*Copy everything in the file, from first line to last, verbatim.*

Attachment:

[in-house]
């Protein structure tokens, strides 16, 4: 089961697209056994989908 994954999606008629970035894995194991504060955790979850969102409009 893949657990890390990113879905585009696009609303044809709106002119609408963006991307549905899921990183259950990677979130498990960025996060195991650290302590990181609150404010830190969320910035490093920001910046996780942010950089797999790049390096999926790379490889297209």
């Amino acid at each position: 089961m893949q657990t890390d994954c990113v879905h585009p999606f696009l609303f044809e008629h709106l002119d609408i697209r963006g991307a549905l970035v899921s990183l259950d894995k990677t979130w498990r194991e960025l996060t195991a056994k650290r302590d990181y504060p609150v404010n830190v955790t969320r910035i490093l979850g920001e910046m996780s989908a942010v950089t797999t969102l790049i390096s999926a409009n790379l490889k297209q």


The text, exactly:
[in-house]
């Protein structure tokens, strides 16, 4: 089961697209056994989908 994954999606008629970035894995194991504060955790979850969102409009 893949657990890390990113879905585009696009609303044809709106002119609408963006991307549905899921990183259950990677979130498990960025996060195991650290302590990181609150404010830190969320910035490093920001910046996780942010950089797999790049390096999926790379490889297209």
């Amino acid at each position: 089961m893949q657990t890390d994954c990113v879905h585009p999606f696009l609303f044809e008629h709106l002119d609408i697209r963006g991307a549905l970035v899921s990183l259950d894995k990677t979130w498990r194991e960025l996060t195991a056994k650290r302590d990181y504060p609150v404010n830190v955790t969320r910035i490093l979850g920001e910046m996780s989908a942010v950089t797999t969102l790049i390096s999926a409009n790379l490889k297209q």